Flashcards in Other Crimes Deck (36):
(move your stuff with intent to steal)
trespassory taking or carrying away
of the personal property of another
with intent to permanently deprive
even moving an inch with the intent to permanently deprive, you're guilty of
ASK how Jon get the object? For larceny, what must it be?
if I took the watch to check time, am I guilty of larceny?
if I move it wanting to steal it, then I get jewish guilt and put it back, am I guilty of larceny?
Yes. Once there is combo of movement or intent, I am guilty of larceny, doesn't matter what
continuing trespass exception
weird hypo that says I took something not wanting to steal it-- I took it to borrow it, without your permission, like a wrongful taking -- later, I decide to
steal it, that will technically be called LARCENY
breaking and entering the dwelling house of another at nighttime with the intent to commit a felony;
breaking into a gas station, or office? burglary?
nope, not a dwelling house unless someone lives there
own home? burglary?
nope, can't burglarize your own home
if I did NOT want to commit the felony at the moment I broke in, then
It's NOT burglary
IF BREAKING IN occurs by fraud or force --
(put a gun to your head to get me in to your house)
I can also be guilty of burglary even if I did not pick the lock.
trespassory taking of personal prop of another by force, intimidation or fear.
if I run up behind you at the mall, and I grab your purse and I run away, and as you turn and you
see me with a knife
NOT robbery; you didn't know that I had a knife
For robbery -- HOW did I get it?
Because of fear, intimidation or force.
can you be guilty of both larceny and robbery?
nope! Larceny merges into robbery.
ASSAULT -- two types
(1) intent to commit a battery
(2) intent to place another in imminent fear or harm -- some conduct needed, words not enough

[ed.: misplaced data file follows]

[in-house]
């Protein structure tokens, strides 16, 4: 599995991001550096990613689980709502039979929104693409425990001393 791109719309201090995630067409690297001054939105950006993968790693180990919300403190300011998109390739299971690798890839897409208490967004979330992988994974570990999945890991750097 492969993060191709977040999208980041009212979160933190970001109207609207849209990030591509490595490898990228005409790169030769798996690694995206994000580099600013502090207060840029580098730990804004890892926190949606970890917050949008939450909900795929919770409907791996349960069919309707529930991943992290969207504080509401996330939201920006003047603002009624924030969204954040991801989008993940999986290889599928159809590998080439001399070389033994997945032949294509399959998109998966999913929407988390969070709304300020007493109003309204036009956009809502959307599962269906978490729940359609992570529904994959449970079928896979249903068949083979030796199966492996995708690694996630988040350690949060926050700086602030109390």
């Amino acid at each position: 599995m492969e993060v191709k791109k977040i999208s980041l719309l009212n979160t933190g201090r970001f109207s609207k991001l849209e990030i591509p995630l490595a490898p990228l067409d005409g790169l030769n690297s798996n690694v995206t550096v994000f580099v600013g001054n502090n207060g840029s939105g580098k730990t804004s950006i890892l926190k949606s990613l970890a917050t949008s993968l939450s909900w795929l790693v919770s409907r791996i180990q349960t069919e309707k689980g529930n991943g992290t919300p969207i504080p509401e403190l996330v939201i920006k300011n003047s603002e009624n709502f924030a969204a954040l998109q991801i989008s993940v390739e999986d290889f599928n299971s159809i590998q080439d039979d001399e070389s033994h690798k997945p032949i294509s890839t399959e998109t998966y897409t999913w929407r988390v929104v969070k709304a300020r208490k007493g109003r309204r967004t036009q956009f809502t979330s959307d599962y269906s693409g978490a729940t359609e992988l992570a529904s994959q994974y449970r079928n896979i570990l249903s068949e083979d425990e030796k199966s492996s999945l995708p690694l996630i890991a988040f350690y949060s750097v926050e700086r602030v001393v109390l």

Larceny by Trick:
I obtain possession of your prop by a FALSE statement/lie. I lie to you and because of it, you gave
it to me.
rmr, you have POSSESSION
I obtain TITLE of your stuff.
how will I know I have title?
piece of paper referring to ownership, but other commonly tested way
is money-- a fraudulent sale, fake transaction, sell you a fake rolex, some kind of transaction for
money, if I get cash for you for the lie,
when in doubt, unless you see in facts that refers to title or a transaction, it's
larceny by trick
Embezzlement: -- how did I get it?
you gave it to me
Embezzlement - def
you GAVE me LAWFUL possession
then I converted it to my own use
go to the pawnshop and give him a ring, he's supposed to hold it for x period of time;
converted it for himself -- key is, how did he get your stuff?
gave it to him lawfully
RECEIVING STOLEN PROP:
(a) physical possession of stolen prop
(b) know it's stolen and intent to keep it
fradulently making a false doc (money?)
that has legal significance (sometimes this element is tested--must have worth by itself)
and the intent to make wrongful use of it
basic def --
the intent to achieve the crime and we aid,
abet or encourage someone in the accomplishing of the crime. (ex: drive you to bank, stand
outside and be a guard)
If you actually commit the robbery, or burglary, then jon will be guilty of that crime itself; if you're a
driver, youre still guilty even if you never step foot into bank.
exception: accessory before the fact
help you aid or abet, but not present at scene of the crime -- NOT
present at scene (not driving, not guard) so maybe a hacker etc, you're an accessory before the
fact -- won't be guilty of the underlying crime
accessory after the fact:
a felony is completed
I know that the crime has been completed
and I give help to you to prevent you from getting caught or convicted (helping you get away with
General Intent Crime:
no mental state necessary, all I need is the act; never pick an answer
worried about inten
unlawful application of force
to another person
(general intent: contact)
how to keep tort batt and crim batt separate?
tort v crim law -- liable for damages: doing tort; charged or arrested for battery etc: then criminal
malicious (reckless = knew or should've known the burning could occur)
of the dwelling of another
*prop doesn't have to burn to the ground; charring is enough.
Can I burn my own house for arson?
nope, it's the dwelling of another
General intent (no intent necessary)
unlawful sexual intercourse by a male with a female without consent
unlawful restraint of a person's freedom by force; statute now allow movement to another location
no specific intent is necessary